Marque Diamondcrest says
I worked in a school system my first year if teaching. I was bullied by the principal and director of special education because I wouldn't take part in their deceptive practices.I now have a difficult time trusting any of my co-workers or administration. I also have Social Anxiety disorder, and it causes me to freeze up, shut down and isolate myself from other people. What really hurts is that I am suffering everyday because of the bullying, yet the administrators are enjoying life. They still have people fooled into thinking they are wonderful people. I had to make my comment short because just thinking about it causes me to want to shutdown.
First, I agree we should think about PTSD when it relates to teachers. What this article misses is that you should get counseling--PTSD specific counseling.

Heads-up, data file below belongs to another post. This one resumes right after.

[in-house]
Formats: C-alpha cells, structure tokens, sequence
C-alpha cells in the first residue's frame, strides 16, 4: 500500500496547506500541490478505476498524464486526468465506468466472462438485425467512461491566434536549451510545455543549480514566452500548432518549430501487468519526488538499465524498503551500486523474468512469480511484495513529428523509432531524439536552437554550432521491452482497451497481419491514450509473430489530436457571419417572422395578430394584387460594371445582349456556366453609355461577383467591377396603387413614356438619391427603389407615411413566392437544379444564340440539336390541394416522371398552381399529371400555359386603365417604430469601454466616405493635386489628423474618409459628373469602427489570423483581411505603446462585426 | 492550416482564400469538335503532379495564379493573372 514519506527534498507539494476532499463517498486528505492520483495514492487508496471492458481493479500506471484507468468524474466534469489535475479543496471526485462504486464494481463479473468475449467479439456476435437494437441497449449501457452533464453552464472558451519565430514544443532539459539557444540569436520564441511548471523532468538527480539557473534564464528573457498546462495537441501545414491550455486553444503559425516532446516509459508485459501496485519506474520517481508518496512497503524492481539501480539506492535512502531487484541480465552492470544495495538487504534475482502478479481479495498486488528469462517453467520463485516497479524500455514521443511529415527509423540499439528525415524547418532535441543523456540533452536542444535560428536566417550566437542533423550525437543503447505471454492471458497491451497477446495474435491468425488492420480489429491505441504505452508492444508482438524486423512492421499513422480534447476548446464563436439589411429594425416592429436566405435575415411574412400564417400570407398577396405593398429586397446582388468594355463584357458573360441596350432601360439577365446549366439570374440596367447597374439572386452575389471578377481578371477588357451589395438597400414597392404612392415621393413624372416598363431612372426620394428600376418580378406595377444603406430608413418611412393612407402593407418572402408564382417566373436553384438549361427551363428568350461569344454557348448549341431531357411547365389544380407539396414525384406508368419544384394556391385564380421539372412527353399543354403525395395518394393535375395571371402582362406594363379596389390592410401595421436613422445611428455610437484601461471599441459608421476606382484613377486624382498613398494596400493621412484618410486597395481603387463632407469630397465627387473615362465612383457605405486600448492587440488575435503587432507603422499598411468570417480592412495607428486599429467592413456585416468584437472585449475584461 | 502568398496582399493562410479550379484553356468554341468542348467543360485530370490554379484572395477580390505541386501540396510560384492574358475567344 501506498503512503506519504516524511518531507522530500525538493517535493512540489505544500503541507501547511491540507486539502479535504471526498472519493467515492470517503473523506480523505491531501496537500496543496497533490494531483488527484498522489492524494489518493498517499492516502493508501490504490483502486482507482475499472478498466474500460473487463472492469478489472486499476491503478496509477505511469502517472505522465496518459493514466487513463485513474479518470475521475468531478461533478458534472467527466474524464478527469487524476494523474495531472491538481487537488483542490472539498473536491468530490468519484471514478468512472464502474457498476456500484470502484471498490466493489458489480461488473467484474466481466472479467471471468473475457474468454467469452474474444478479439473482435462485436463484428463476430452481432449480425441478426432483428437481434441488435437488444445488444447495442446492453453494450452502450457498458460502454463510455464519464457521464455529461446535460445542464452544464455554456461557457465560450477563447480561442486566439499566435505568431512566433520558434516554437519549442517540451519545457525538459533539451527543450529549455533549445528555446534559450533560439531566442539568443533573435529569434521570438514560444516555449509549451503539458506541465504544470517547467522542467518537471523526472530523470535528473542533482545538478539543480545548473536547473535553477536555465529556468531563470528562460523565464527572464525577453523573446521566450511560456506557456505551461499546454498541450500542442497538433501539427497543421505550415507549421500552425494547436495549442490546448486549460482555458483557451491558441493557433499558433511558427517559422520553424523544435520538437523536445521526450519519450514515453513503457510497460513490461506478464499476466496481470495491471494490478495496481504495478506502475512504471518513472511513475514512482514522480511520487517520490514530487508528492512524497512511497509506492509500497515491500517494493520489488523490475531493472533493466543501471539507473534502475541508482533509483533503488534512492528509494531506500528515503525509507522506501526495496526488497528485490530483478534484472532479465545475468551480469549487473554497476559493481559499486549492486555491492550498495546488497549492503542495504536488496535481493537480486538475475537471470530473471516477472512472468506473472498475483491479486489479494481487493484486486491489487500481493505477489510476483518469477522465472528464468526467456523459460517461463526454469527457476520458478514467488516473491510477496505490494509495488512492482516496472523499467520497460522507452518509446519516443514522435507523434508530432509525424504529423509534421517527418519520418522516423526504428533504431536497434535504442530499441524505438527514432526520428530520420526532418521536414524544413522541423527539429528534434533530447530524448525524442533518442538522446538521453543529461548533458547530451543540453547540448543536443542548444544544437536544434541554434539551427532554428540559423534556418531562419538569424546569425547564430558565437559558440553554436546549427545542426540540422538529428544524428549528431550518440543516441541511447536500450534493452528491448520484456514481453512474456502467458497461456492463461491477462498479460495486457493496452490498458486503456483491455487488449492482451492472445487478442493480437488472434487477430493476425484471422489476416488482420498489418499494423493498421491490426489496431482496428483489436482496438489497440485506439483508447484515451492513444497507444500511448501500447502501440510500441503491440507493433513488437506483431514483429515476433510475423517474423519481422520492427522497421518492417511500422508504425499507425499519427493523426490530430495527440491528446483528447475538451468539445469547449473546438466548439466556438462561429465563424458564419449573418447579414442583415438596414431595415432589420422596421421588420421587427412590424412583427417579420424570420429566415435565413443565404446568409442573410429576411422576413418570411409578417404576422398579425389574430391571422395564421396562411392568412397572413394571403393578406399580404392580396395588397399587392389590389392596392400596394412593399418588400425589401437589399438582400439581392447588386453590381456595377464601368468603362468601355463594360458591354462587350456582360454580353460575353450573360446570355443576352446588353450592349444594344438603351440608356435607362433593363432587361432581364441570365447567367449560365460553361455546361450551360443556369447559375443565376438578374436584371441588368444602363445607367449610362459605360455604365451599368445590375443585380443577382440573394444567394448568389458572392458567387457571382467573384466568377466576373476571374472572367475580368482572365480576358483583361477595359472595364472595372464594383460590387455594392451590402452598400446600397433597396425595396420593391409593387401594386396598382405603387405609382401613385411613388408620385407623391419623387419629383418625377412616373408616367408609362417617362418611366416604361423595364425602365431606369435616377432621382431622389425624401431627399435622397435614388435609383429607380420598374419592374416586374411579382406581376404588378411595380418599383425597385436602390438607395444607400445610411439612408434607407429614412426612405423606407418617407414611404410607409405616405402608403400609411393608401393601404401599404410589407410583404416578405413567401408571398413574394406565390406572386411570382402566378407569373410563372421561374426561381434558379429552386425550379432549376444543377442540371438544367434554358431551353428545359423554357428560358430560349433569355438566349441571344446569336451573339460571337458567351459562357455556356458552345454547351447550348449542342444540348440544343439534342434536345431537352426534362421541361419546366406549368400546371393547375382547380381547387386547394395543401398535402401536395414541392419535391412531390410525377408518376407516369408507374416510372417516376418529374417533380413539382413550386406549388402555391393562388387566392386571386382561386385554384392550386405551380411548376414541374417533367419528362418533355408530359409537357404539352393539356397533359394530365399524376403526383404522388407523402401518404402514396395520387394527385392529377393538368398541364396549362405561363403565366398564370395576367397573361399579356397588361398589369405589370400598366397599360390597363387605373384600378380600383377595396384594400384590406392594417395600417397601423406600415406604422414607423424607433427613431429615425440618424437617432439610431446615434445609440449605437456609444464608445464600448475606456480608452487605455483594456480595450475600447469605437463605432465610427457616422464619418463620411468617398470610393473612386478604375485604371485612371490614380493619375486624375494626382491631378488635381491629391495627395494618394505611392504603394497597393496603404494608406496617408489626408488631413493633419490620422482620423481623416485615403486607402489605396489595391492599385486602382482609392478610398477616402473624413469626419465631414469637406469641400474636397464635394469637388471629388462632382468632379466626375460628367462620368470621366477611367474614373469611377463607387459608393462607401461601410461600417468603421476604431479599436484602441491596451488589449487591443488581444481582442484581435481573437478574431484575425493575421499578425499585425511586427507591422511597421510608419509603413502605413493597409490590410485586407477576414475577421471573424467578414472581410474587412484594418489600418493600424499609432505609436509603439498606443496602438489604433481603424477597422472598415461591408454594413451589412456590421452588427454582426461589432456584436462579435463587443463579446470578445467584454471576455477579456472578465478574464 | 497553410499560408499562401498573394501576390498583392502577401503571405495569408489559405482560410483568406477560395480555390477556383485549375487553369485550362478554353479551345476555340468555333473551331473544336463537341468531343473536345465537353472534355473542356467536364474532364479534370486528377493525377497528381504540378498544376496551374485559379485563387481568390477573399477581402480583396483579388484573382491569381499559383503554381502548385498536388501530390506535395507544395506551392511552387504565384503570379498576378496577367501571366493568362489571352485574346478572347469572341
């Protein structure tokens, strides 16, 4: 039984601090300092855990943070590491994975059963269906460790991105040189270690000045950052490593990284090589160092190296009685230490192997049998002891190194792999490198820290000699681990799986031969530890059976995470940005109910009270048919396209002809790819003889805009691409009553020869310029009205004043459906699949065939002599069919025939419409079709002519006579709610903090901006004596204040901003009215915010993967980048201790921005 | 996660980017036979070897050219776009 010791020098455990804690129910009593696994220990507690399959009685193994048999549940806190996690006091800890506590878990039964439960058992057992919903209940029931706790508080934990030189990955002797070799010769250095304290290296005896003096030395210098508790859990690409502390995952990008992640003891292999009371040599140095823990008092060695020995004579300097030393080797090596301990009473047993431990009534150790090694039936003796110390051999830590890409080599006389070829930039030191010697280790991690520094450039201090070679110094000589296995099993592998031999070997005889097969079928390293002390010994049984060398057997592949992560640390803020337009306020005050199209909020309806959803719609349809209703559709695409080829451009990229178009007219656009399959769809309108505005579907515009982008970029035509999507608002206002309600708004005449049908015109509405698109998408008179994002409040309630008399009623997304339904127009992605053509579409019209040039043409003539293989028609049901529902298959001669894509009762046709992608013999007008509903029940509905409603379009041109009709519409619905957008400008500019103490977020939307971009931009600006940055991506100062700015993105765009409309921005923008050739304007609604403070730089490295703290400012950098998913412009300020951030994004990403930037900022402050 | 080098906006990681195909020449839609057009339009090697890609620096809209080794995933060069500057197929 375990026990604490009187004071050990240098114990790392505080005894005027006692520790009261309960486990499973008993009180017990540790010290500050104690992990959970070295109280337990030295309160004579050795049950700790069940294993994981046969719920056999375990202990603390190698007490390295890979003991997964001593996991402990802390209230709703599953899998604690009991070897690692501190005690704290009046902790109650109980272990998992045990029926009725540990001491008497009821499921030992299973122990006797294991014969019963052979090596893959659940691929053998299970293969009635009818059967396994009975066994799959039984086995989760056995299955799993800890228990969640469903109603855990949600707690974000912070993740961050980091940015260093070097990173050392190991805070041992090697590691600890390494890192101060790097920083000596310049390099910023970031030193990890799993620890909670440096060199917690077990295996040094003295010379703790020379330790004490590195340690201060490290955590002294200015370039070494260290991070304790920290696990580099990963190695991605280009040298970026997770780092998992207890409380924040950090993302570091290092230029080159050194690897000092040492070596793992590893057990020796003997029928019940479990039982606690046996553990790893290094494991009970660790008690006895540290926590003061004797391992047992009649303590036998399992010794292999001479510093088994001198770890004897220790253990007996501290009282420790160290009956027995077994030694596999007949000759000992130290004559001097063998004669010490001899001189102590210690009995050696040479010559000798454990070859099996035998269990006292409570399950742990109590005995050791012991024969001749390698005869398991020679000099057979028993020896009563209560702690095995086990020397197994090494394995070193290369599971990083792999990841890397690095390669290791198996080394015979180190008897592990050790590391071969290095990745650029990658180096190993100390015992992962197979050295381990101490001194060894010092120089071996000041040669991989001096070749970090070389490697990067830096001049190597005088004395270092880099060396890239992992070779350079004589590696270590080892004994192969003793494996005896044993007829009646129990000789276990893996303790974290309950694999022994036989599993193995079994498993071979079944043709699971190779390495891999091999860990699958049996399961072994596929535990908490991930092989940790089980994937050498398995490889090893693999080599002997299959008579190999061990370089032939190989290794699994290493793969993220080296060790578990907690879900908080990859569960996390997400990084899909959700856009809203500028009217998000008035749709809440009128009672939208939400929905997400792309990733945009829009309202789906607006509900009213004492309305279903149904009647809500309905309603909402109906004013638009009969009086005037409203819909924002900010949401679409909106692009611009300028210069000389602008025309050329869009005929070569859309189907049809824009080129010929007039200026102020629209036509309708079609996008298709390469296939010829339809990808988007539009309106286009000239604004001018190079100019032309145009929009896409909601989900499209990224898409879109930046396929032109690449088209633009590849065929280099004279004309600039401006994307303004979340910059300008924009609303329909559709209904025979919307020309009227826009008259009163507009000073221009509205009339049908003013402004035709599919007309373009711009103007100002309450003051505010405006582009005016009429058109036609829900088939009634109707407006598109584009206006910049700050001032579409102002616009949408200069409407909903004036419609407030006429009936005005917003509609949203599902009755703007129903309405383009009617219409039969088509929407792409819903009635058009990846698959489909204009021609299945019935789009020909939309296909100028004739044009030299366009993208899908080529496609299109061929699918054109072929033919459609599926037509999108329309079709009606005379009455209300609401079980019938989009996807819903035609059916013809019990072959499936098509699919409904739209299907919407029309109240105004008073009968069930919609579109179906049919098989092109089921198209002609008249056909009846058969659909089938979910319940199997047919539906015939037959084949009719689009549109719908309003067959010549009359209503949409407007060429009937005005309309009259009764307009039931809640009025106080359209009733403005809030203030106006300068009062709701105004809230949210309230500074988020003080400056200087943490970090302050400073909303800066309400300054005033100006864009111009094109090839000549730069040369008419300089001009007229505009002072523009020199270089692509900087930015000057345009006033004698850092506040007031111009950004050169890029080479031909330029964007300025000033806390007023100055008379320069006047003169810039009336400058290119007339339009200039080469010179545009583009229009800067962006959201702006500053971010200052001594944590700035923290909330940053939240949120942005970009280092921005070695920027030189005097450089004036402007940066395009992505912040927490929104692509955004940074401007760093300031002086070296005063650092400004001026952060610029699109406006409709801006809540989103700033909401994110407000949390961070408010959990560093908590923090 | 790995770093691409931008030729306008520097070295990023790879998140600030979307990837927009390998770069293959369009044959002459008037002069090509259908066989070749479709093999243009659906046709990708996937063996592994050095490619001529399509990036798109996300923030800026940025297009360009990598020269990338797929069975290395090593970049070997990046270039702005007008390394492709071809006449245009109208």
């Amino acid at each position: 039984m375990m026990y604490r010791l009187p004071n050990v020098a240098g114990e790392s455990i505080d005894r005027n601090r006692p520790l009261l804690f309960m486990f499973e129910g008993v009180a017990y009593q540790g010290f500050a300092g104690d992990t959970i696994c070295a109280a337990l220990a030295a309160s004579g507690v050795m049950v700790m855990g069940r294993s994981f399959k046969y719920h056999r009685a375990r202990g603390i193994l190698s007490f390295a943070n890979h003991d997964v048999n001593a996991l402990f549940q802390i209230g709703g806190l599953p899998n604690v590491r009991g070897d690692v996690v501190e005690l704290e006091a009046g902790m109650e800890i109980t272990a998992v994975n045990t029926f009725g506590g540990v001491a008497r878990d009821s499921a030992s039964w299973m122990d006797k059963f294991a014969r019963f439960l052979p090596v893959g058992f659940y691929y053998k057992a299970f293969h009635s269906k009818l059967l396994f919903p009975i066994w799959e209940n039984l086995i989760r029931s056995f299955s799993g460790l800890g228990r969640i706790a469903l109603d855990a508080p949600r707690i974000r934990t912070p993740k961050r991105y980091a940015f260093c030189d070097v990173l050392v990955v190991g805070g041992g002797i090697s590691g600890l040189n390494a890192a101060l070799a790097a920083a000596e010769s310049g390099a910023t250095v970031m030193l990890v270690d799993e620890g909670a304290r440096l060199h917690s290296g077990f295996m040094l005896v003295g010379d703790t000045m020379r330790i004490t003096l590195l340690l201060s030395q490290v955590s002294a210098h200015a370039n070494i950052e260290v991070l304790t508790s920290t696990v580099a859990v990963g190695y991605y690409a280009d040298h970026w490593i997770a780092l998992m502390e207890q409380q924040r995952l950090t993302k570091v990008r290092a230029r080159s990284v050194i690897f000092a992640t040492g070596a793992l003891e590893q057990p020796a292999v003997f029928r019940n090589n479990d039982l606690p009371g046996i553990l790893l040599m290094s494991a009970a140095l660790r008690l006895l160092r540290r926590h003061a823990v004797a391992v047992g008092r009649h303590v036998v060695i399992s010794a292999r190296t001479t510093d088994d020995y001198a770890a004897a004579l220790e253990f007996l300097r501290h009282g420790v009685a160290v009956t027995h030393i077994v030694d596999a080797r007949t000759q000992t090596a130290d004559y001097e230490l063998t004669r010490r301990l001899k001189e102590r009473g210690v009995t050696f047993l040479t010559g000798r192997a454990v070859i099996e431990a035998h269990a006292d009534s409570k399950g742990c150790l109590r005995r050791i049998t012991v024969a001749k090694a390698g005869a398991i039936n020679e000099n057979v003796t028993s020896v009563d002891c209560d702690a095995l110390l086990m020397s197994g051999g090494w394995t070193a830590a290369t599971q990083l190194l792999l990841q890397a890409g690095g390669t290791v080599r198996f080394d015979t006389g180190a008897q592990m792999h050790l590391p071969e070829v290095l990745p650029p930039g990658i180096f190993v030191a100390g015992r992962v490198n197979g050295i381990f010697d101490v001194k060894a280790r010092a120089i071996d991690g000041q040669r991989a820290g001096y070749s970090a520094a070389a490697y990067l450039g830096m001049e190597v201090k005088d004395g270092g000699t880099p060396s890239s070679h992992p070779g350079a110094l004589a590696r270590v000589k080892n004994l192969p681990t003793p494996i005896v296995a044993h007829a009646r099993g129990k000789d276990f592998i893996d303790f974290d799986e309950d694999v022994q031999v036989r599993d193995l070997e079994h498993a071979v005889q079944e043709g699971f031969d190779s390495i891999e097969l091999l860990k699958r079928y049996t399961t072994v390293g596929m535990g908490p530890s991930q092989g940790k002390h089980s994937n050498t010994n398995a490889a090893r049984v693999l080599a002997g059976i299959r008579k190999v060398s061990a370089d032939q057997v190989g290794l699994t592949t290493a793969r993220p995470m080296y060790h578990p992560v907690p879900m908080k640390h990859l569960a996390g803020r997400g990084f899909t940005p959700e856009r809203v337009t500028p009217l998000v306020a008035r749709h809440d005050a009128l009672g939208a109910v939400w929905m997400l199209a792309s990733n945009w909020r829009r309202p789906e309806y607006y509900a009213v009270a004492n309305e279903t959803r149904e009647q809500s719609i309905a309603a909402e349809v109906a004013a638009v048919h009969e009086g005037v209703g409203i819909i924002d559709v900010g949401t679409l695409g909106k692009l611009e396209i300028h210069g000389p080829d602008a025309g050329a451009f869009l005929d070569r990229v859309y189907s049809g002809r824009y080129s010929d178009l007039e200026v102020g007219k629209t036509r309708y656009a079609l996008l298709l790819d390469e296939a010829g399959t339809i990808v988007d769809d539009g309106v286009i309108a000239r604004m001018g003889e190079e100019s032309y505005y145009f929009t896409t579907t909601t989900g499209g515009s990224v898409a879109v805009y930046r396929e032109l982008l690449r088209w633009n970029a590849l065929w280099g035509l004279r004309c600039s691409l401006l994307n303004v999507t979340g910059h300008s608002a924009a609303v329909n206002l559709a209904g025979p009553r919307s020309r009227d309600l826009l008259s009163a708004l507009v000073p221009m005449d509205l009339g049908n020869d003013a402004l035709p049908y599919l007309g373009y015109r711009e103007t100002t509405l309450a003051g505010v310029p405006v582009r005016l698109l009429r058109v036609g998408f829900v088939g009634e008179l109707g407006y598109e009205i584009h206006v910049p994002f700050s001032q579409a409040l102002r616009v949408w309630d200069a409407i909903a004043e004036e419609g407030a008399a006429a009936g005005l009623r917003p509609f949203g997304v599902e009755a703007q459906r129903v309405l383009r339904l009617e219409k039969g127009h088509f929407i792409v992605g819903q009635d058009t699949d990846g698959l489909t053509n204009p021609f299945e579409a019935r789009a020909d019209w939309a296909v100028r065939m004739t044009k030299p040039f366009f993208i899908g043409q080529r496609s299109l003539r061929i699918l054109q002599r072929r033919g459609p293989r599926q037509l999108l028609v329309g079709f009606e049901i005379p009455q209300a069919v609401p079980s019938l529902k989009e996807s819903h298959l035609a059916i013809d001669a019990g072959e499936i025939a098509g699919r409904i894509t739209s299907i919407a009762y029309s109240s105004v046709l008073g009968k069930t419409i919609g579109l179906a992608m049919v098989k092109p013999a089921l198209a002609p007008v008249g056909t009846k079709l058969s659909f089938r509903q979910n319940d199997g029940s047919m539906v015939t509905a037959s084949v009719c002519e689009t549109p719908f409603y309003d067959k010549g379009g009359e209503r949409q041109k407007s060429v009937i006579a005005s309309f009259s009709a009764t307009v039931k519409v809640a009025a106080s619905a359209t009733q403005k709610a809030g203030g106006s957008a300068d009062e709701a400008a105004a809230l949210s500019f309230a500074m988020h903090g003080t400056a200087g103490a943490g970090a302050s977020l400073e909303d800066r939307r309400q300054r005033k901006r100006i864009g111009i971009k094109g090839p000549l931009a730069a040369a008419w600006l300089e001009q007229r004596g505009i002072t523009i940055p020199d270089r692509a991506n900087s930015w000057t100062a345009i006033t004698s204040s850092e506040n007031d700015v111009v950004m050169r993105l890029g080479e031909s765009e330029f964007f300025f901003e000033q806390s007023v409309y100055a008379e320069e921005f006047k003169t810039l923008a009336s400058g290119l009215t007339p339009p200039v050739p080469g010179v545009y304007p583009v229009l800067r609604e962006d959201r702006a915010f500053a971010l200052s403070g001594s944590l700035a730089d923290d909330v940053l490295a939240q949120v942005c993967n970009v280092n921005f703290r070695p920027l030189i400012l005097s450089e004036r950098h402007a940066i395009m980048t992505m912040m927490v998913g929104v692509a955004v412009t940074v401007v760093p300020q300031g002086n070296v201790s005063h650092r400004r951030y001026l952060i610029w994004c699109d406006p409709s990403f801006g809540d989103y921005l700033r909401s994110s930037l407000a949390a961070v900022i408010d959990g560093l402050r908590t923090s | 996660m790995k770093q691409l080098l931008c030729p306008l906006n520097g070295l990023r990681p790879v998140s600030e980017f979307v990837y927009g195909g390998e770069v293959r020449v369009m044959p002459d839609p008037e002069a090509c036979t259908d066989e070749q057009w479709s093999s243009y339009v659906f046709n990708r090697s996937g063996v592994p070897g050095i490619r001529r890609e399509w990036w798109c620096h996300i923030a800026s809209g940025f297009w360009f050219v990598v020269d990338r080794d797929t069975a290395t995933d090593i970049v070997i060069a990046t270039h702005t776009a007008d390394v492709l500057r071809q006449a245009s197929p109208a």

You don't want to continue to re-traumatize yourself.
I worked 29 years in an inner city school system that I personally saw chew up up, spit out, a basically suck the life out of most people. Those of us that did make it through certainly paid a price for our efforts. I am now 2 years retired from this miserable job and still suffer from the effects of my time I need this job. I now see a a therapist weekly, up I will say that this job will almost always change the nicest human being into a hyper-viligent nasty mean person. It is truly about survival and nothing more. I laugh whenI read that people wonder why police act the way they do. They too, have been brutalized by the very people they protect; and by a system that couldn't care less about them. WhatIdid observe in my time working there was teachers dearth with the stress in different ways. Drugs, illegal or legal was number one. Two,excercise or meditation. Three, drink and drink alot, or four when all else failed more drugs!!!